While the initial push was successful, the Romanian offensive lost its momentum within days and the assault ground to a halt in series of Soviet counterattacks on Dnestr river. The division was forced to change its direction and went for easier targets instead, capturing Kishinev on 16.7.1941. By that time however, only half of all the division vehicles were operational because of mechanical failures and human errors (for example when advancing, the division had literally no recon units, because the scout motorcyclists drowned their vehicles in mud), the issue was so bad that the division had to be taken out of the orders of battle for 10 days to rearm and repair - even the most routine maintenance proved to be difficult, because Romania lacked mobile repair vehicles and many tanks had to be transported back to Bucharest or to Ploesti for refit.
When the division returned back to operational status in early August, an order came for the Romanians to capture the strategic Russian port of Odessa. Basically, the assault was a disaster. Odessa (unlike Kishinev) was well protected by fortifications and Soviet engineers blew up a few dams and flooded several access directions from which Odessa was vulnerable. Furthermore, Romanian heavy weapons got stuck in mud and so the 15th infantry division and the tank division attacked without any support and without proper recon. What was even worse, radio connection was notoriously bad and the attack was practically uncoordinated. Despite the fact they had a number advantage, Romanian forces were stopped by mere 2 Soviet infantry regiments, one of which was composed of sailors without any infantry training. Within 3 days of fighting, 1st division lost 47 R-2 tanks, before being withdrawn. What was worse: Romanian command decided to attack Odessa from another direction, but a combination of blunders (bad recon, no radio silence, ridiculous splitting of armored forces to platoon levels) caused another disaster - Soviets spotted this "surprising attack" hours in advance, moved their artillery and infantry units to counter it and in the following brutal battle, 1st division assault was practically wiped out. When the smoke cleared, the whole division was left with 20 operational vehicles out of more than a hundred it started with. Several dozen were salvaged and sent for repairs to Romania.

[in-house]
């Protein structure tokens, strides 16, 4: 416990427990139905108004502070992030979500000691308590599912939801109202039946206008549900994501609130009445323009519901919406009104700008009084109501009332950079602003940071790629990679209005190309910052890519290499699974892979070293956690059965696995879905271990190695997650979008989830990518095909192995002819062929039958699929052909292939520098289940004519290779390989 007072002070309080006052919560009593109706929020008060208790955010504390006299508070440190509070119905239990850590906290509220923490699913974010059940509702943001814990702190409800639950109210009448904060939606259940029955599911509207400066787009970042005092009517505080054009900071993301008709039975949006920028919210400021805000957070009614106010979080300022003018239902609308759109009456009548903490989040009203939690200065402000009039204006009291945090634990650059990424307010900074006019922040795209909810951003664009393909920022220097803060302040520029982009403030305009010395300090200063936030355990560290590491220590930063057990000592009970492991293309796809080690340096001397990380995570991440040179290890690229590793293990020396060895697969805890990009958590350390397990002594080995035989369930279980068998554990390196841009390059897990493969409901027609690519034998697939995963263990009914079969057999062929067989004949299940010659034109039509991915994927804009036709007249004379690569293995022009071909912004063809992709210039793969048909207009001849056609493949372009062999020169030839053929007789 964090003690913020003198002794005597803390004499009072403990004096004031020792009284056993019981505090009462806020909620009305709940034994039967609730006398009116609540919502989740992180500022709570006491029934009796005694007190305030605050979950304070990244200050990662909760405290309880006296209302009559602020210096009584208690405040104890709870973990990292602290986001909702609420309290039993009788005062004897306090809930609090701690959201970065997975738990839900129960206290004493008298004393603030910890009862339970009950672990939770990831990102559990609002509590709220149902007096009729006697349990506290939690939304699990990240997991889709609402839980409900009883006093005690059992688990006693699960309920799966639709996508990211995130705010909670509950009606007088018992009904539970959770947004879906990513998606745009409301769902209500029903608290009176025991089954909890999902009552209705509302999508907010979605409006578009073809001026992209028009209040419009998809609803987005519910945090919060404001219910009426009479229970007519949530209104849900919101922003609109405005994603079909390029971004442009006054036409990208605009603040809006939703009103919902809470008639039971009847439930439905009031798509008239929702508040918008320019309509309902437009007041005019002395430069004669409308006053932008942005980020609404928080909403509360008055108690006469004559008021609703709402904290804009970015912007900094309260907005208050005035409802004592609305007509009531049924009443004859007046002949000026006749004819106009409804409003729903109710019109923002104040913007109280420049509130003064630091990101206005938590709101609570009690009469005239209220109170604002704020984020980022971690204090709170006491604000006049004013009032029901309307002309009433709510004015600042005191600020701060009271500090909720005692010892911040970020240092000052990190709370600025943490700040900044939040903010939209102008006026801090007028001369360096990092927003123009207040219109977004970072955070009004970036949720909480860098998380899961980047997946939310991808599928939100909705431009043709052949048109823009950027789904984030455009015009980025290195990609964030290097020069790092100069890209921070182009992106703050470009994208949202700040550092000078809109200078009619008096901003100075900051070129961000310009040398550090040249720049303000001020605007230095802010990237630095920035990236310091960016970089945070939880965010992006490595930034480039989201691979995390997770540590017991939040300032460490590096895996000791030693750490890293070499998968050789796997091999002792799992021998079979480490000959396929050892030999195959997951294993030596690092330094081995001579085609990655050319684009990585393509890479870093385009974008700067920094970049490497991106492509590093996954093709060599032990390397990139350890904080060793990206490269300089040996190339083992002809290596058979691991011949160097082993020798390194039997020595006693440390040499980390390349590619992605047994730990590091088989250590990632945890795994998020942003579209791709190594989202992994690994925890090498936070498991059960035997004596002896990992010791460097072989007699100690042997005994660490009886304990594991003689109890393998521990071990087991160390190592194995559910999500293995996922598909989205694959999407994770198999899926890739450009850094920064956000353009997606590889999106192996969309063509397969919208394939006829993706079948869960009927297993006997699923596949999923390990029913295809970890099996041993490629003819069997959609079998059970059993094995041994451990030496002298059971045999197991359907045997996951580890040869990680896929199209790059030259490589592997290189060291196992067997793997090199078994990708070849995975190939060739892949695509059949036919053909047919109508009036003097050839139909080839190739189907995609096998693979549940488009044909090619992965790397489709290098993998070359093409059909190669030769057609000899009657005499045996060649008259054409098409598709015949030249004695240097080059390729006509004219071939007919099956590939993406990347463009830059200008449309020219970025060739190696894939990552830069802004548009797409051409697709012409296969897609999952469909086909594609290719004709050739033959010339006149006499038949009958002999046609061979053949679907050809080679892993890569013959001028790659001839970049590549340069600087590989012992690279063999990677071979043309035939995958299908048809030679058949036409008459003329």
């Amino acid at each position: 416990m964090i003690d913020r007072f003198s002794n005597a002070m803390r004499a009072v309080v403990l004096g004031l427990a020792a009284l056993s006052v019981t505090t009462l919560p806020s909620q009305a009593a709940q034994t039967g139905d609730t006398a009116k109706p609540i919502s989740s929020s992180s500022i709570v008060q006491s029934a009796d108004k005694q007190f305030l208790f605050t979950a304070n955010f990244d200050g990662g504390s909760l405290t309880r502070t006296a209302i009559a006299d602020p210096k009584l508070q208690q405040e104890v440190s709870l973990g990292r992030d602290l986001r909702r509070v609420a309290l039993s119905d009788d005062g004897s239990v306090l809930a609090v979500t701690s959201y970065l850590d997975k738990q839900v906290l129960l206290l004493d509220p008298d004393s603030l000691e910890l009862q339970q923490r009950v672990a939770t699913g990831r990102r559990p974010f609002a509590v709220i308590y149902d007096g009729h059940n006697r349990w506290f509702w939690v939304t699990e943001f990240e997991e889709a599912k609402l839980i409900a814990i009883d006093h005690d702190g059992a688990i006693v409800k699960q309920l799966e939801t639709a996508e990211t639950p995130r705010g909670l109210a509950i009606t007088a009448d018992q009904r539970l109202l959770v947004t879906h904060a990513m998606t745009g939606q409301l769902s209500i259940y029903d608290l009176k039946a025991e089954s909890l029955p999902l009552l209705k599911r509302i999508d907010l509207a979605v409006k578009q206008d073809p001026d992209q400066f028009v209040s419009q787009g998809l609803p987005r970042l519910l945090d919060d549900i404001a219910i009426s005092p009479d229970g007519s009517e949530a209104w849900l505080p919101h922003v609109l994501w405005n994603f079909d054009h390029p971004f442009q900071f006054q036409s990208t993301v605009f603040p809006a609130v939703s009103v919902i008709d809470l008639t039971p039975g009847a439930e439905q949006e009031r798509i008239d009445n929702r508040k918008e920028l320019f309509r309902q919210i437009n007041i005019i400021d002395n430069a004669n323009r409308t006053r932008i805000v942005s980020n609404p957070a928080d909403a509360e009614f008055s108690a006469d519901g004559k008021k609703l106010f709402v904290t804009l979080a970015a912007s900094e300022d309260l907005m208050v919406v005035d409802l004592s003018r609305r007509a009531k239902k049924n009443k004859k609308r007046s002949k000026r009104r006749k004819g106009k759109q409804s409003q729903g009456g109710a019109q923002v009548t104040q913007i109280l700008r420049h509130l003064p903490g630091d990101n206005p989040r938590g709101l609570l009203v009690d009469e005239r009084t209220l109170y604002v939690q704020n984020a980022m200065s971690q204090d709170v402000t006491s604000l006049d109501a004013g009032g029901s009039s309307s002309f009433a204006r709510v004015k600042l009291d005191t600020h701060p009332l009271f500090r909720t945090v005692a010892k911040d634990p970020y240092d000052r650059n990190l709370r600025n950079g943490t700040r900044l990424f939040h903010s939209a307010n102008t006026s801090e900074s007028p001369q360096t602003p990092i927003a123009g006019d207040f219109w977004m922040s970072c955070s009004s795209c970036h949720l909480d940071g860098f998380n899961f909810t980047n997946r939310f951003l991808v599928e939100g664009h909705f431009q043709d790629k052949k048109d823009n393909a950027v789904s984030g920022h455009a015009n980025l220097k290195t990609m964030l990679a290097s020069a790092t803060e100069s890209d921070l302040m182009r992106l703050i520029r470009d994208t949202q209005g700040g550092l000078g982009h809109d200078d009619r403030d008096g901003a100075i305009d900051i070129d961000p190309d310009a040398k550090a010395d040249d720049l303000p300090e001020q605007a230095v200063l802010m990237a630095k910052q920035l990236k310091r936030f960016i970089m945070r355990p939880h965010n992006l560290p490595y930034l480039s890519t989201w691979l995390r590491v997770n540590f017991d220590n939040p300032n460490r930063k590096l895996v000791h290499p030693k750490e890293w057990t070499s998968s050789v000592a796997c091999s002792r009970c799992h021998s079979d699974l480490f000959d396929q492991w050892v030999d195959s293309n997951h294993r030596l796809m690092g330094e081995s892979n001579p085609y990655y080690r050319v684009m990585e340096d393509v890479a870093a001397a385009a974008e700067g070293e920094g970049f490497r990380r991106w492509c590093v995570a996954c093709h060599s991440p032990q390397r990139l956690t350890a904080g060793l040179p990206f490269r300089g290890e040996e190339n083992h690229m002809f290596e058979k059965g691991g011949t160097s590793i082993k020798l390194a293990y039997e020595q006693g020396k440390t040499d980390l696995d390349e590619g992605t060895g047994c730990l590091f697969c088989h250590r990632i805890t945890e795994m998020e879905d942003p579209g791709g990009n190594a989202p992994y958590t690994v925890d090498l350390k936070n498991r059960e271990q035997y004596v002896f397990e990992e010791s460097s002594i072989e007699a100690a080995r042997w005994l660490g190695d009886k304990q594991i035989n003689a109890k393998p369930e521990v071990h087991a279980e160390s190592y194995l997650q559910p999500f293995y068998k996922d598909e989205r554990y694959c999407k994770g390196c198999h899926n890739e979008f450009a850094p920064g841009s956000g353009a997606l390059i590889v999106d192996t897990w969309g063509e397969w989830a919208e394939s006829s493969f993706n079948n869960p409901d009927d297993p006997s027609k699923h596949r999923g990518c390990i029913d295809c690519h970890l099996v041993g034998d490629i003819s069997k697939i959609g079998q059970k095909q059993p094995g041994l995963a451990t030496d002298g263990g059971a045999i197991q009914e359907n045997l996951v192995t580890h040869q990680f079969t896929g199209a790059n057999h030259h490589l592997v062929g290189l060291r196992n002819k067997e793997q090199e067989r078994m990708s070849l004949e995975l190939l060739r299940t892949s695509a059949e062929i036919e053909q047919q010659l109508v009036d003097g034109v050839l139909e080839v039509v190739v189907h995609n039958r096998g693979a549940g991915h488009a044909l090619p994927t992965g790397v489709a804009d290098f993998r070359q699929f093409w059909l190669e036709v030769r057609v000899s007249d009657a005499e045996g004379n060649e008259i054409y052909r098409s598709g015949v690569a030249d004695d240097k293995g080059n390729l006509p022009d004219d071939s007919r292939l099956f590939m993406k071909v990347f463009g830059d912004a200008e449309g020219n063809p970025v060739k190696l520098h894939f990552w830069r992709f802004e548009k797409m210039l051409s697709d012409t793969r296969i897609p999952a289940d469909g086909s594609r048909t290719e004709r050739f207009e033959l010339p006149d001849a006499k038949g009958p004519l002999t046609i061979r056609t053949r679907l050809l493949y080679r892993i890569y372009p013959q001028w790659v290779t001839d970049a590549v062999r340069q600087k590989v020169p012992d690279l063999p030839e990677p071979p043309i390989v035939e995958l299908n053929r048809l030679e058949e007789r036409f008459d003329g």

After this debacle, the division forces were reinforced by the R-35 light tanks and attempted a second attack against Odessa, which also failed (due to Soviet reinforcements arriving just in time). By that time, what was left of the division was organized into a special detachement (with 10 tanks left). Attack on Odessa continued and on 17th of September, the remaining Romanian forces, along with German reinforcements assaulted the 2nd defense ring of Odessa near Dalnik. This too was foiled by the Soviets - Soviet marines and paratroopers secretly infiltrated into Romanian rear positions and attacked several repair camps. This caused a panic, which in turn caused the entire assault to stall. Needless to say, Germans were pissed. In the end, Odessa fell because Soviets (despite gaining some time) felt they can't hold on to it anymore and evacuated it. The decimated Romanian forces then simply entered the unprotected city and captured it on 16.10.1941.
All in all, in 1941, the 1st tank regiment (the armored part of the 1st division) lost 26 R-2 tanks completely, 60 were heavily damaged and the rest was damaged lightly. 2nd tank regiment lost 15 R-35's completely and 25 were heavily damaged. All in all however, while tactically the Romanian armored force performance was a complete disaster, one cannot say the individual crews performed badly. Despite the setbacks, the soldiers fought on bravely and with no less skill than their Soviet and German counterparts, their efforts were however marred by the issues mentioned above, specifically by the recon failure, wrong doctrine and terribly supply chain.
By the end of October 1941, the 1st tank division was barely functional and was pulled back to Romania for some rest and refit. Naturally, the need for new tanks was greater than ever, therefore the Romanians asked the Škoda company (with German blessing) to supply them with 26 PzKpfw.35(t) (formerly LT-35, largely similiar to R-2's) from Germany reserves (vehicles withdrawn from 1st line). Their repairs however took time and they were ready only in May 1942 (they arrived in Romania in June and July). By that time, Romania (specifically colonel Constantin Ghiulai) led negotiations with Czechoslovakia with the intent to purchase license for the T-23M (the ultimate development of T-21) and TNH tanks to replace the R-1 tankettes, attached to Romanian cavalry formations (those fared especially poorly, by October 1941 all the vehicles assigned to combat units were knocked out, but most were salvaged and repaired in order to see action during the summer 1942 operations). But again, nothing came of it. Eventually, the Romanian armored forces were put back in shape with what little tanks they had left and they moved east again towards the river Don and towards what would prove to be their undoing: Stalingrad.